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IDEA Partnership State – State Meeting March 20 -21, 2006 Connecting to Data and strategies Connecting to Data and strategies Using Quantitative Data Using.

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Presentation on theme: "IDEA Partnership State – State Meeting March 20 -21, 2006 Connecting to Data and strategies Connecting to Data and strategies Using Quantitative Data Using."— Presentation transcript:

1 IDEA Partnership State – State Meeting March , 2006 Connecting to Data and strategies Connecting to Data and strategies Using Quantitative Data Using Quantitative Data Fredric DeMay Fredric DeMay

2 Who is Fred DeMay? 35 Years in the Field of Special Education 35 Years in the Field of Special Education 25 Years with the New York State Education Department 25 Years with the New York State Education Department Coordinator for Program Development and Special Education Policy Coordinator for Program Development and Special Education Policy SIG Director SIG Director Helped develop NY’s TA infrastructure for General and Special Education Helped develop NY’s TA infrastructure for General and Special Education

3 Using Quantitative Data to Guide IDEA Partnership Activities Connections to OSEP SPP indicators Connections to OSEP SPP indicators Alignment with State Performance Plans Alignment with State Performance Plans Creating a “Value-Added” component of partnership relationships Creating a “Value-Added” component of partnership relationships Getting to “Win-Win” Getting to “Win-Win”

4 A quick reality check… HMOY are familiar with the 20 (14 LEA) OSEP indicators that drive the SPP/APR? HMOY are familiar with the 20 (14 LEA) OSEP indicators that drive the SPP/APR? HMOY have a copy of your State’s SPP? HMOY have a copy of your State’s SPP? HMOY are familiar with your State’s baseline data? HMOY are familiar with your State’s baseline data? HMOY are familiar with your State’s Measurable and Rigorous Targets for each indicator? HMOY are familiar with your State’s Measurable and Rigorous Targets for each indicator?

5 A quick reality check… HMOY are aware of the Activities/ Timelines/ and Resources included in the SPP to achieve those targets? HMOY are aware of the Activities/ Timelines/ and Resources included in the SPP to achieve those targets? HMOY had significant input into your State’s SPP? HMOY had significant input into your State’s SPP? HMOY were directly involved in the development of your State’s SPP? HMOY were directly involved in the development of your State’s SPP? HMOY can explain the difference between the SPP and APR? HMOY can explain the difference between the SPP and APR?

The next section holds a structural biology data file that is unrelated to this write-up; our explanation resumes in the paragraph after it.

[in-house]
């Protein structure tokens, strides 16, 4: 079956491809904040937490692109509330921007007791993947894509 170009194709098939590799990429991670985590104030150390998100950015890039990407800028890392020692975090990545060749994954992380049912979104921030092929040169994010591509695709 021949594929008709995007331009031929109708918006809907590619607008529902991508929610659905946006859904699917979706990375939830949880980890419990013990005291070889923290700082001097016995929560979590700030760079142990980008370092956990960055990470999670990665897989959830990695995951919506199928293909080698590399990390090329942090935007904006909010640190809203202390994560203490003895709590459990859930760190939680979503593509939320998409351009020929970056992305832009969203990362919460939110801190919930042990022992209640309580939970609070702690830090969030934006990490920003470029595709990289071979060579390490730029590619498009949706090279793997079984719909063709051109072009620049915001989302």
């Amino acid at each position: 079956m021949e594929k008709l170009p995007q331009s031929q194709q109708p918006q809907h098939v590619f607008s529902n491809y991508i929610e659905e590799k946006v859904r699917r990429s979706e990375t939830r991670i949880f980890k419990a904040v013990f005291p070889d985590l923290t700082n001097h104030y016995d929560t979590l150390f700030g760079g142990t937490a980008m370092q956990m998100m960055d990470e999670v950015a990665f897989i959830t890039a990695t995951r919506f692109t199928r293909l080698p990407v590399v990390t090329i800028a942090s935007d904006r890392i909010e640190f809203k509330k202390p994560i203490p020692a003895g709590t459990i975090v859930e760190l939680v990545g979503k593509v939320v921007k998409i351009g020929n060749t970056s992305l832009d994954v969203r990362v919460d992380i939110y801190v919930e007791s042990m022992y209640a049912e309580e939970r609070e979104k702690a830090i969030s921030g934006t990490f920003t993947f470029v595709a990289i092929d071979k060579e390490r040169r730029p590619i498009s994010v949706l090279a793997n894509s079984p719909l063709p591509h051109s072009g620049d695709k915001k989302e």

6 State Performance Plan (SPP) 6-year plan 6-year plan 3 priority areas 3 priority areas 20 indicators 20 indicators Measurable and rigorous targets Measurable and rigorous targets Improvement strategies Improvement strategies

7 SPP Content For each indicator For each indicator Overview of the System or Process Overview of the System or Process Baseline data and discussion Baseline data and discussion Measurable and Rigorous Targets Measurable and Rigorous Targets Improvement Activities /Timelines /Resources Improvement Activities /Timelines /Resources How Stakeholder Input Obtained How Stakeholder Input Obtained Public Dissemination Plan Public Dissemination Plan

8 Annual Performance Reports (APR) Valid and reliable information Valid and reliable information Annual reports to USDOE on the performance of the State on the SPP Annual reports to USDOE on the performance of the State on the SPP State reports annually to the public on the performance of each LEA Program in the State on the targets in the SPP State reports annually to the public on the performance of each LEA Program in the State on the targets in the SPP

9 APR Content Actual performance against the targets Actual performance against the targets Improvement activities completed Improvement activities completed Explanation of progress or slippage Explanation of progress or slippage Any revisions to approved targets, improvement activities, timelines or resources – with justifications Any revisions to approved targets, improvement activities, timelines or resources – with justifications Public reporting plan Public reporting plan